Tara Lachapelle is a Bloomberg Gadfly columnist covering deals. She previously wrote an M&A column for Bloomberg News.

Good news, WebMD Health Corp.'s prognosis has changed: The website finally found itself a deal. 

KKR & Co., a private equity firm that owns a portfolio of internet properties, agreed Monday to acquire WebMD for $66.50 a share, valuing it at $2.8 billion. The price isn't much for WebMD shareholders to get excited about, but it'll do after what reportedly had been slackening interest from suitors in recent weeks for a company that just a few years ago failed to find viable offers during its first sale go-round.

Exit Time
After a rocky year, WebMD is being taken private by KKR for $66.50 a share
Source: Bloomberg

KKR is paying a mere 16 percent premium to the stock's 20-day trading average and a discount to its record high last May. Still, WebMD investors get to cash out of a bumpy stock ride following disappointing financial forecasts earlier in the year. Meanwhile, the business can focus on boosting growth and continuing to improve margins.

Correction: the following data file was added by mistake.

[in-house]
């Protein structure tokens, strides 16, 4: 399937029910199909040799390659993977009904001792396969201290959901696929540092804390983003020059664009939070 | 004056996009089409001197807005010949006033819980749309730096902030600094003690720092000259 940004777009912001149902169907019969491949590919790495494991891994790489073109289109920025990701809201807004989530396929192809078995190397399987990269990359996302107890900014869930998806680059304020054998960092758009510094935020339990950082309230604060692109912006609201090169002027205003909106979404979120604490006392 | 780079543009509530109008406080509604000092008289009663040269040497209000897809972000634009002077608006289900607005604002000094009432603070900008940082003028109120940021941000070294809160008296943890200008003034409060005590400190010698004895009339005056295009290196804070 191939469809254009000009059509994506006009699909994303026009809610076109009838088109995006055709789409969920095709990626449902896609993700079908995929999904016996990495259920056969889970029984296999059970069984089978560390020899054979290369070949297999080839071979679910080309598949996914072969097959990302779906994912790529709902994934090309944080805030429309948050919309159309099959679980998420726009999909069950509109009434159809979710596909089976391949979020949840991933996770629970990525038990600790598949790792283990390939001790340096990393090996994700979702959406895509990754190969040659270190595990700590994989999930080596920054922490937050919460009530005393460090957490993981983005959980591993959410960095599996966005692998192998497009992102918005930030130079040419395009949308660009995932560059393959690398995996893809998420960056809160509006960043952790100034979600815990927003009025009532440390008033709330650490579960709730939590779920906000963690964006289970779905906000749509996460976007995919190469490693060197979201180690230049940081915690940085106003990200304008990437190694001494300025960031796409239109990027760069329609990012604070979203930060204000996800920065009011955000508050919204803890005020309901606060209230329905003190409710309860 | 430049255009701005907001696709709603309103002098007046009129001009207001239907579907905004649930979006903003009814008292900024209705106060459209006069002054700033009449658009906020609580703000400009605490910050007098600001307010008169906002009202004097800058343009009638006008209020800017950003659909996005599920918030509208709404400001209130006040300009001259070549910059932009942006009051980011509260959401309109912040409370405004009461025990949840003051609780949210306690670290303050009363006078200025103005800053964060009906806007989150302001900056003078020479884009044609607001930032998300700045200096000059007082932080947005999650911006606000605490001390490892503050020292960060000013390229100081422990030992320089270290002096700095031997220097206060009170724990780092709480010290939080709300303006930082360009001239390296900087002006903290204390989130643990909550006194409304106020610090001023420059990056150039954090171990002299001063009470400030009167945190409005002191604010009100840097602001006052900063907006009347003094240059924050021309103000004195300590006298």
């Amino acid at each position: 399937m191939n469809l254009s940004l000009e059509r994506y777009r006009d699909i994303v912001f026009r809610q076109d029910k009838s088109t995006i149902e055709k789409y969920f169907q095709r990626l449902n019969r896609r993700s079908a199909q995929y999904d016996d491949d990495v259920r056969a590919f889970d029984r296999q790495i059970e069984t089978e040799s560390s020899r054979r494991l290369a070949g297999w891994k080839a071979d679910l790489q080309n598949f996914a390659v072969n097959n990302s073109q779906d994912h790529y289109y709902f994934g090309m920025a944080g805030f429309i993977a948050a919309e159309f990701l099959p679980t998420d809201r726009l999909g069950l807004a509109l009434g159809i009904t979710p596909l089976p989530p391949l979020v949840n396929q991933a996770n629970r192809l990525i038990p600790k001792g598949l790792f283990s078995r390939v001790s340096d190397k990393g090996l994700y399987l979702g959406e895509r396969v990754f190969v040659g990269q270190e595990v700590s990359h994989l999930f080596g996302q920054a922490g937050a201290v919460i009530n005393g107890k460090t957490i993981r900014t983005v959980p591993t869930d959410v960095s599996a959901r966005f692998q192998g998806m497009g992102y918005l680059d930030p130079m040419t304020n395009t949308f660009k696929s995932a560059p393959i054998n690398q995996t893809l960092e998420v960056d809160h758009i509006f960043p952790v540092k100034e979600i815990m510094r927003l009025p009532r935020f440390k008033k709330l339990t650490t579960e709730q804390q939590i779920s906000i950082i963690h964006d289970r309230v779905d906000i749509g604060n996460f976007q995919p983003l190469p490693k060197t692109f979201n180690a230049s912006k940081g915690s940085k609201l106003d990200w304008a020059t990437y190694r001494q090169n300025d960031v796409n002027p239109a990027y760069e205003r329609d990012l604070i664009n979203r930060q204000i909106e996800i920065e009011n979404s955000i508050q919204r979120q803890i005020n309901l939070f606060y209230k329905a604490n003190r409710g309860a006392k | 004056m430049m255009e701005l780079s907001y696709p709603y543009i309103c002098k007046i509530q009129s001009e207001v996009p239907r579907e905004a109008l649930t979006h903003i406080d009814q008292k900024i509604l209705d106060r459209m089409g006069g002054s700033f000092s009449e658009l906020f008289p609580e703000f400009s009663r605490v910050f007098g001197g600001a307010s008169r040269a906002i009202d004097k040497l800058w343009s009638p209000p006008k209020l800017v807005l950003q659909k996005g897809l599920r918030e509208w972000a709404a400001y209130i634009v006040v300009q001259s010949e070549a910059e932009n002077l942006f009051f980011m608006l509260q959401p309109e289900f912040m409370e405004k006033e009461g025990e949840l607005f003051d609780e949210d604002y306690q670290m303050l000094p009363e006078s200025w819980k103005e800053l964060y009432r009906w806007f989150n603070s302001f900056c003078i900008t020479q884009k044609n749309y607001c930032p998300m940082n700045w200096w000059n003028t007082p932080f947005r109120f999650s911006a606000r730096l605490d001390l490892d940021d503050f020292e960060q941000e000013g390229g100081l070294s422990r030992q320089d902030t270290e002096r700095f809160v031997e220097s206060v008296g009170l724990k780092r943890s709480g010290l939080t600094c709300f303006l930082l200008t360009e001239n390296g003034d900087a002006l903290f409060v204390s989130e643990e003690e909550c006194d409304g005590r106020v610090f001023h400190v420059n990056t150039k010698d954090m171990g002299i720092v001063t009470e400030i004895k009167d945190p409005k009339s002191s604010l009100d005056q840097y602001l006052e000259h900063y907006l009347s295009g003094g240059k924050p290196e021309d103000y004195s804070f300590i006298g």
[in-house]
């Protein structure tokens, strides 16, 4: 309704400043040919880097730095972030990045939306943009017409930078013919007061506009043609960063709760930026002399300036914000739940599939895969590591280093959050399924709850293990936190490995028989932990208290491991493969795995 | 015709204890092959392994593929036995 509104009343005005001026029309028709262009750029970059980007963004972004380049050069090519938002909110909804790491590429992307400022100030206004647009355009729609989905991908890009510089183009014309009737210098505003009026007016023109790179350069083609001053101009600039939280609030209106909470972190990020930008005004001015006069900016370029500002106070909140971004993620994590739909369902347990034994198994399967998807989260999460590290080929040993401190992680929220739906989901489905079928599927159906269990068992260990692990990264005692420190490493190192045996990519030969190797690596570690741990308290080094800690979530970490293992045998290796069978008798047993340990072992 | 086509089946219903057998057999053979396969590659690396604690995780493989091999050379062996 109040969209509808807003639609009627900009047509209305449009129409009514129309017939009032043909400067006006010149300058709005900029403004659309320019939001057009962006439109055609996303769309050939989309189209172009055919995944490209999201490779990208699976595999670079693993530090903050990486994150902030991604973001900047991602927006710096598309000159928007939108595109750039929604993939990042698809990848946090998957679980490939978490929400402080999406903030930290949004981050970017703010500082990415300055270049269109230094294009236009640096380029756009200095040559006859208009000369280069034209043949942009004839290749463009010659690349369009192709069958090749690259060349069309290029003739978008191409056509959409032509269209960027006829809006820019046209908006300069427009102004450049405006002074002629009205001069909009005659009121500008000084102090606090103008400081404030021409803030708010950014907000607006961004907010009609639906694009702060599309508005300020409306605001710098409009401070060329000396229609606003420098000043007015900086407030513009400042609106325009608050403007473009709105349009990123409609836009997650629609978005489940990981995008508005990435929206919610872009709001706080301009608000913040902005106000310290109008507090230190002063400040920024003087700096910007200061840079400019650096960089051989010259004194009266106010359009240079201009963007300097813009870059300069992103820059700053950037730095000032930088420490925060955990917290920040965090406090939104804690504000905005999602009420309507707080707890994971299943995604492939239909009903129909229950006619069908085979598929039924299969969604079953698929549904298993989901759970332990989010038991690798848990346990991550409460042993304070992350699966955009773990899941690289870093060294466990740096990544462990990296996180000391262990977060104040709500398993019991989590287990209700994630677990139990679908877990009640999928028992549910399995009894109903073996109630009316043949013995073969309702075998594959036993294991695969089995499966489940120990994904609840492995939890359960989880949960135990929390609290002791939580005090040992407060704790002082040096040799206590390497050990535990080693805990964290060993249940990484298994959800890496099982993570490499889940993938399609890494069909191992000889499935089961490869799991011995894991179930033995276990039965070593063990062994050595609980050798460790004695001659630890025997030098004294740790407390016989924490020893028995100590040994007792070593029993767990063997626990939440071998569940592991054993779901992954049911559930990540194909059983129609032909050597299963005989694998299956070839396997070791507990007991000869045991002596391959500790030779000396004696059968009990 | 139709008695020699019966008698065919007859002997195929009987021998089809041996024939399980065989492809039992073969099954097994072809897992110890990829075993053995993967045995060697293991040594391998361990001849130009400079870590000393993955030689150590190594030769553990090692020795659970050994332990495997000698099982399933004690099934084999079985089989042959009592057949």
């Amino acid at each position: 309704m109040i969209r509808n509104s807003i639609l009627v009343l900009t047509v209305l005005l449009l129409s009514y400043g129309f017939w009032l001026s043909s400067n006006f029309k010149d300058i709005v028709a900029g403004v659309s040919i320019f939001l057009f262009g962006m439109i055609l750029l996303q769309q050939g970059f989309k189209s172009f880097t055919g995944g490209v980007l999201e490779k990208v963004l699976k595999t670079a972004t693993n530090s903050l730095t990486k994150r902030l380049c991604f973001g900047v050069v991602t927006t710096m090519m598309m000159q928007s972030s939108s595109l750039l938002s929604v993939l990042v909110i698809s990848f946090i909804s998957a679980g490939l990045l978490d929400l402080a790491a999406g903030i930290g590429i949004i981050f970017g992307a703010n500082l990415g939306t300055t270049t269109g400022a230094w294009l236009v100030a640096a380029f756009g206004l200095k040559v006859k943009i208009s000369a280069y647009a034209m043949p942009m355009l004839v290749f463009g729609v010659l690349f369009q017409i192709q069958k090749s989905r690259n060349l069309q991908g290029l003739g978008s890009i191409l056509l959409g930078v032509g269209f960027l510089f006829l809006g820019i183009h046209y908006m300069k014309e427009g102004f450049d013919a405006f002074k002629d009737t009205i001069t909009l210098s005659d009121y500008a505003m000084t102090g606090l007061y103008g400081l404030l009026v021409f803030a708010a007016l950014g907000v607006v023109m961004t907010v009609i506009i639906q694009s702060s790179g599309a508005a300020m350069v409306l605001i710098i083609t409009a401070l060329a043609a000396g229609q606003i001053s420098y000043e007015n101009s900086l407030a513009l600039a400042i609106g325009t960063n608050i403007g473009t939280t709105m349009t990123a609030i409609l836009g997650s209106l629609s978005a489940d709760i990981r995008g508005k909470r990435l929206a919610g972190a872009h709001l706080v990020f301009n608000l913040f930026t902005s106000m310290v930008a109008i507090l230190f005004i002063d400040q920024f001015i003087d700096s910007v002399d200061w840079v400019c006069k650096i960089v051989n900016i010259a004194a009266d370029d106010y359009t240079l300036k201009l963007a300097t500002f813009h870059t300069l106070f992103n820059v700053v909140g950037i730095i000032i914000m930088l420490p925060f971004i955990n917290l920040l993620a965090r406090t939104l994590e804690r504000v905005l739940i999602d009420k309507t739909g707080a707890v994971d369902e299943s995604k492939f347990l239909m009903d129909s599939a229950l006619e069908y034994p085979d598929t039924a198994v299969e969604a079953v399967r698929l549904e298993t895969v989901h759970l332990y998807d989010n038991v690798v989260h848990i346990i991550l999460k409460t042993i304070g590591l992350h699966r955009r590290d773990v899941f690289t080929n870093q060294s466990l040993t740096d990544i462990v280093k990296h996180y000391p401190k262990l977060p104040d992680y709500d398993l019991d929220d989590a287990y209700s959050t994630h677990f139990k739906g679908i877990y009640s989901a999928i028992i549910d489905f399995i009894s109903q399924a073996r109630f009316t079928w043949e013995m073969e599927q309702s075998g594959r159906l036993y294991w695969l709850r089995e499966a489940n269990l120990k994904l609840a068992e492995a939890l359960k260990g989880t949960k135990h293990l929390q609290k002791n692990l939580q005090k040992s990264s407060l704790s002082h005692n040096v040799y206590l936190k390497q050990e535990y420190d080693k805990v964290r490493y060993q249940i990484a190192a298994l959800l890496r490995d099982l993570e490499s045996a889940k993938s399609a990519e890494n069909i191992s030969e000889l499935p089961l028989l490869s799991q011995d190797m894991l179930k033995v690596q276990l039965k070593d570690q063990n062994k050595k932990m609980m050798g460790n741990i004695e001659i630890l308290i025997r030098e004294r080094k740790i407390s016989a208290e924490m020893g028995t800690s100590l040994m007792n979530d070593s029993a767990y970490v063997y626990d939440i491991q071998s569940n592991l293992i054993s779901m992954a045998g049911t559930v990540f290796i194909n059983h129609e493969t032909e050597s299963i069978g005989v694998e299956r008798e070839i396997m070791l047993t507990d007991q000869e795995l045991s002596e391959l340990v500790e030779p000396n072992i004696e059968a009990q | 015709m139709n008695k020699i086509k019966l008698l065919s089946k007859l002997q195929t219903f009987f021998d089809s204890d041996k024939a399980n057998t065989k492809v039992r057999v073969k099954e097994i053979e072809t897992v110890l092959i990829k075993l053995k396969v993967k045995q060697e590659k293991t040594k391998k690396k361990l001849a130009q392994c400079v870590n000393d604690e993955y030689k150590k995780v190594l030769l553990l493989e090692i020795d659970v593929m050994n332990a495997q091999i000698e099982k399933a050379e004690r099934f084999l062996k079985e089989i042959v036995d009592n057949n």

Treatment Plan
KKR must see room to boost WebMD's profit and improve margins by taking out costs and spurring revenue growth
Source: Bloomberg

WebMD, where users can try to self-diagnose ailments, has been forecasting a 1 percent to 4 percent increase in revenue this year, one of its worst growth rates. Should the transaction close -- which the parties expect to occur in the fourth quarter -- WebMD will become part of KKR's Internet Brands, a subsidiary comprising lesser-known sites such as, and The turnaround doctors at the buyout firm will likely take a scalpel to WebMD's costs to maximize profits and cash flow. 

It may not be the biggest or splashiest buyout of the year, but for WebMD shareholders, it should be a welcome one.

This column does not necessarily reflect the opinion of Bloomberg LP and its owners.

To contact the author of this story:
Tara Lachapelle in New York at

To contact the editor responsible for this story:
Beth Williams at